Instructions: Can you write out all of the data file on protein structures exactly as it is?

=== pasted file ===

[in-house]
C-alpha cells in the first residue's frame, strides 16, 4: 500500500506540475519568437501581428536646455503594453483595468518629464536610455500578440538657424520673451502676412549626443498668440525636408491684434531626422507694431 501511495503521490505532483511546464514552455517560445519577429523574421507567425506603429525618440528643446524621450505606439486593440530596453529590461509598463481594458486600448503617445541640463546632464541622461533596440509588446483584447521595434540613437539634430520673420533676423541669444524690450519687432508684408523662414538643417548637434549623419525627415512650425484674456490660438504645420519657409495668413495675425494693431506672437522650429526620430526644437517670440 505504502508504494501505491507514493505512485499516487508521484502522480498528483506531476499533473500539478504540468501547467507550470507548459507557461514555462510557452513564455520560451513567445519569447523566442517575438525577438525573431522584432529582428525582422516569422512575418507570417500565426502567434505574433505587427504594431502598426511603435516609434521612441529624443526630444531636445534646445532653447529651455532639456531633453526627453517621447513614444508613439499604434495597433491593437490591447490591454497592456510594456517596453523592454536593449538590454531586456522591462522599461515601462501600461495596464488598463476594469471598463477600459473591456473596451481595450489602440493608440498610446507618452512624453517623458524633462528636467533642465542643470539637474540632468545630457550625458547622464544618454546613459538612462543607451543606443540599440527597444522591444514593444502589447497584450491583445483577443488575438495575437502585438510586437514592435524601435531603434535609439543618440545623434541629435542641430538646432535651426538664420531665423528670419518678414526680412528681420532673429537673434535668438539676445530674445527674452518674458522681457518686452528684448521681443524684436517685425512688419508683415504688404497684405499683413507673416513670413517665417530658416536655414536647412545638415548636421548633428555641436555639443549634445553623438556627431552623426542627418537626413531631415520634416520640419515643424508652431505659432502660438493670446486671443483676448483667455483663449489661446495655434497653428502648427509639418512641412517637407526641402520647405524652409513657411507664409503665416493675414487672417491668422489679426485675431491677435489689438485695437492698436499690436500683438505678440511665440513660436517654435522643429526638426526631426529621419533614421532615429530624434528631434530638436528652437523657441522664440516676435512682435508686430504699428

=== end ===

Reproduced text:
[in-house]
C-alpha cells in the first residue's frame, strides 16, 4: 500500500506540475519568437501581428536646455503594453483595468518629464536610455500578440538657424520673451502676412549626443498668440525636408491684434531626422507694431 501511495503521490505532483511546464514552455517560445519577429523574421507567425506603429525618440528643446524621450505606439486593440530596453529590461509598463481594458486600448503617445541640463546632464541622461533596440509588446483584447521595434540613437539634430520673420533676423541669444524690450519687432508684408523662414538643417548637434549623419525627415512650425484674456490660438504645420519657409495668413495675425494693431506672437522650429526620430526644437517670440 505504502508504494501505491507514493505512485499516487508521484502522480498528483506531476499533473500539478504540468501547467507550470507548459507557461514555462510557452513564455520560451513567445519569447523566442517575438525577438525573431522584432529582428525582422516569422512575418507570417500565426502567434505574433505587427504594431502598426511603435516609434521612441529624443526630444531636445534646445532653447529651455532639456531633453526627453517621447513614444508613439499604434495597433491593437490591447490591454497592456510594456517596453523592454536593449538590454531586456522591462522599461515601462501600461495596464488598463476594469471598463477600459473591456473596451481595450489602440493608440498610446507618452512624453517623458524633462528636467533642465542643470539637474540632468545630457550625458547622464544618454546613459538612462543607451543606443540599440527597444522591444514593444502589447497584450491583445483577443488575438495575437502585438510586437514592435524601435531603434535609439543618440545623434541629435542641430538646432535651426538664420531665423528670419518678414526680412528681420532673429537673434535668438539676445530674445527674452518674458522681457518686452528684448521681443524684436517685425512688419508683415504688404497684405499683413507673416513670413517665417530658416536655414536647412545638415548636421548633428555641436555639443549634445553623438556627431552623426542627418537626413531631415520634416520640419515643424508652431505659432502660438493670446486671443483676448483667455483663449489661446495655434497653428502648427509639418512641412517637407526641402520647405524652409513657411507664409503665416493675414487672417491668422489679426485675431491677435489689438485695437492698436499690436500683438505678440511665440513660436517654435522643429526638426526631426529621419533614421532615429530624434528631434530638436528652437523657441522664440516676435512682435508686430504699428